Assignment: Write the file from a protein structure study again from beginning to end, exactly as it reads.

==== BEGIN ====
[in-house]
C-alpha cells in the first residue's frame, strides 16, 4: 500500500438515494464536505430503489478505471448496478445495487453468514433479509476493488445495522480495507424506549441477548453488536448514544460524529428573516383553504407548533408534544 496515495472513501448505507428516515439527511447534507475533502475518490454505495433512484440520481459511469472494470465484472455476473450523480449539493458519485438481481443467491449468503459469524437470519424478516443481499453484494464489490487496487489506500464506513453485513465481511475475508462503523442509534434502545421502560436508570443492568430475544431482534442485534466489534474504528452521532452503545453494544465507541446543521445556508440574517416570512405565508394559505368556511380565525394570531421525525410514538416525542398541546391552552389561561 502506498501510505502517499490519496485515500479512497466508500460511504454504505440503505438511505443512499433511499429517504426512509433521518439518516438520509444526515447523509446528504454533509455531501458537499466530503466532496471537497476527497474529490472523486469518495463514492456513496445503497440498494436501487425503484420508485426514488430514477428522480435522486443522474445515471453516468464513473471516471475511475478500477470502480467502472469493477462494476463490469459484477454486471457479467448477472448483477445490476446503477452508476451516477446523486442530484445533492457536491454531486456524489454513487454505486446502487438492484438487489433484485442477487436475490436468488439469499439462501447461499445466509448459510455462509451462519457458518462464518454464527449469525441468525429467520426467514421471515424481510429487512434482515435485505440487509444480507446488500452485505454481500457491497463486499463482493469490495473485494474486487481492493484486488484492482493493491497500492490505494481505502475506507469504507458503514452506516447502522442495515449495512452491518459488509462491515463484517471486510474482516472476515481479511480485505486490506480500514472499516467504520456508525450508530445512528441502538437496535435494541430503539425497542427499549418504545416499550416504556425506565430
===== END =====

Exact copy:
[in-house]
C-alpha cells in the first residue's frame, strides 16, 4: 500500500438515494464536505430503489478505471448496478445495487453468514433479509476493488445495522480495507424506549441477548453488536448514544460524529428573516383553504407548533408534544 496515495472513501448505507428516515439527511447534507475533502475518490454505495433512484440520481459511469472494470465484472455476473450523480449539493458519485438481481443467491449468503459469524437470519424478516443481499453484494464489490487496487489506500464506513453485513465481511475475508462503523442509534434502545421502560436508570443492568430475544431482534442485534466489534474504528452521532452503545453494544465507541446543521445556508440574517416570512405565508394559505368556511380565525394570531421525525410514538416525542398541546391552552389561561 502506498501510505502517499490519496485515500479512497466508500460511504454504505440503505438511505443512499433511499429517504426512509433521518439518516438520509444526515447523509446528504454533509455531501458537499466530503466532496471537497476527497474529490472523486469518495463514492456513496445503497440498494436501487425503484420508485426514488430514477428522480435522486443522474445515471453516468464513473471516471475511475478500477470502480467502472469493477462494476463490469459484477454486471457479467448477472448483477445490476446503477452508476451516477446523486442530484445533492457536491454531486456524489454513487454505486446502487438492484438487489433484485442477487436475490436468488439469499439462501447461499445466509448459510455462509451462519457458518462464518454464527449469525441468525429467520426467514421471515424481510429487512434482515435485505440487509444480507446488500452485505454481500457491497463486499463482493469490495473485494474486487481492493484486488484492482493493491497500492490505494481505502475506507469504507458503514452506516447502522442495515449495512452491518459488509462491515463484517471486510474482516472476515481479511480485505486490506480500514472499516467504520456508525450508530445512528441502538437496535435494541430503539425497542427499549418504545416499550416504556425506565430